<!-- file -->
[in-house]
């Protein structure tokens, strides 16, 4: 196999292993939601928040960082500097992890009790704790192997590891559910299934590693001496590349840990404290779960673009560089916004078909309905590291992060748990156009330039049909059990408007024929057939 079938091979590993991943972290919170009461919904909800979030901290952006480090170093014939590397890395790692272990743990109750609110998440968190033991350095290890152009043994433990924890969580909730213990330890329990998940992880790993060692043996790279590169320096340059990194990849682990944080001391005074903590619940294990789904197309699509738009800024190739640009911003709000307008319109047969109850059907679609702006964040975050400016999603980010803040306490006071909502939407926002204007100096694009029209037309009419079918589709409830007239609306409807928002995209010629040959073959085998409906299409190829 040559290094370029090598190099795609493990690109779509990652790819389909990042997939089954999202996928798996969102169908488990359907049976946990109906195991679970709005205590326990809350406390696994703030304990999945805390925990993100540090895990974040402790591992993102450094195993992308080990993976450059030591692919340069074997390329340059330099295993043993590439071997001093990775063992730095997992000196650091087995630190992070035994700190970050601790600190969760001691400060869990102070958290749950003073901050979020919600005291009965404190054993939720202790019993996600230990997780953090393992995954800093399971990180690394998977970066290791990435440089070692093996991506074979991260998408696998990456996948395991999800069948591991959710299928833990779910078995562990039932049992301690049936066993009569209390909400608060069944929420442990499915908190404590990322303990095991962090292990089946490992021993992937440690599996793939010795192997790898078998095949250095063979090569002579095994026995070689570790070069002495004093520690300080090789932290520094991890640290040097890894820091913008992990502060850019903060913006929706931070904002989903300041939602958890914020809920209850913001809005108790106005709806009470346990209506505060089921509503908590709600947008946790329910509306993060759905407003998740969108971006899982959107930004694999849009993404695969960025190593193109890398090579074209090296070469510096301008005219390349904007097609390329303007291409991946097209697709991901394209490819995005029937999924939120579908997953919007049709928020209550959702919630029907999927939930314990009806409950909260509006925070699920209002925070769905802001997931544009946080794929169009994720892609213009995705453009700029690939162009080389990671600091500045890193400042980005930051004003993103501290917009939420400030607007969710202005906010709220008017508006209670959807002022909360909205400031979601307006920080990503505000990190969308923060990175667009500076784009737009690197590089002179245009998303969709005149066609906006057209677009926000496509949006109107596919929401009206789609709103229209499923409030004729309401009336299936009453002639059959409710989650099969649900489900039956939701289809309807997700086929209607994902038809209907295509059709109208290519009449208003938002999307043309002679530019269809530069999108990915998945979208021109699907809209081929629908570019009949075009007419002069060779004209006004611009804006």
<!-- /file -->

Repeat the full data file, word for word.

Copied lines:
[in-house]
């Protein structure tokens, strides 16, 4: 196999292993939601928040960082500097992890009790704790192997590891559910299934590693001496590349840990404290779960673009560089916004078909309905590291992060748990156009330039049909059990408007024929057939 079938091979590993991943972290919170009461919904909800979030901290952006480090170093014939590397890395790692272990743990109750609110998440968190033991350095290890152009043994433990924890969580909730213990330890329990998940992880790993060692043996790279590169320096340059990194990849682990944080001391005074903590619940294990789904197309699509738009800024190739640009911003709000307008319109047969109850059907679609702006964040975050400016999603980010803040306490006071909502939407926002204007100096694009029209037309009419079918589709409830007239609306409807928002995209010629040959073959085998409906299409190829 040559290094370029090598190099795609493990690109779509990652790819389909990042997939089954999202996928798996969102169908488990359907049976946990109906195991679970709005205590326990809350406390696994703030304990999945805390925990993100540090895990974040402790591992993102450094195993992308080990993976450059030591692919340069074997390329340059330099295993043993590439071997001093990775063992730095997992000196650091087995630190992070035994700190970050601790600190969760001691400060869990102070958290749950003073901050979020919600005291009965404190054993939720202790019993996600230990997780953090393992995954800093399971990180690394998977970066290791990435440089070692093996991506074979991260998408696998990456996948395991999800069948591991959710299928833990779910078995562990039932049992301690049936066993009569209390909400608060069944929420442990499915908190404590990322303990095991962090292990089946490992021993992937440690599996793939010795192997790898078998095949250095063979090569002579095994026995070689570790070069002495004093520690300080090789932290520094991890640290040097890894820091913008992990502060850019903060913006929706931070904002989903300041939602958890914020809920209850913001809005108790106005709806009470346990209506505060089921509503908590709600947008946790329910509306993060759905407003998740969108971006899982959107930004694999849009993404695969960025190593193109890398090579074209090296070469510096301008005219390349904007097609390329303007291409991946097209697709991901394209490819995005029937999924939120579908997953919007049709928020209550959702919630029907999927939930314990009806409950909260509006925070699920209002925070769905802001997931544009946080794929169009994720892609213009995705453009700029690939162009080389990671600091500045890193400042980005930051004003993103501290917009939420400030607007969710202005906010709220008017508006209670959807002022909360909205400031979601307006920080990503505000990190969308923060990175667009500076784009737009690197590089002179245009998303969709005149066609906006057209677009926000496509949006109107596919929401009206789609709103229209499923409030004729309401009336299936009453002639059959409710989650099969649900489900039956939701289809309807997700086929209607994902038809209907295509059709109208290519009449208003938002999307043309002679530019269809530069999108990915998945979208021109699907809209081929629908570019009949075009007419002069060779004209006004611009804006």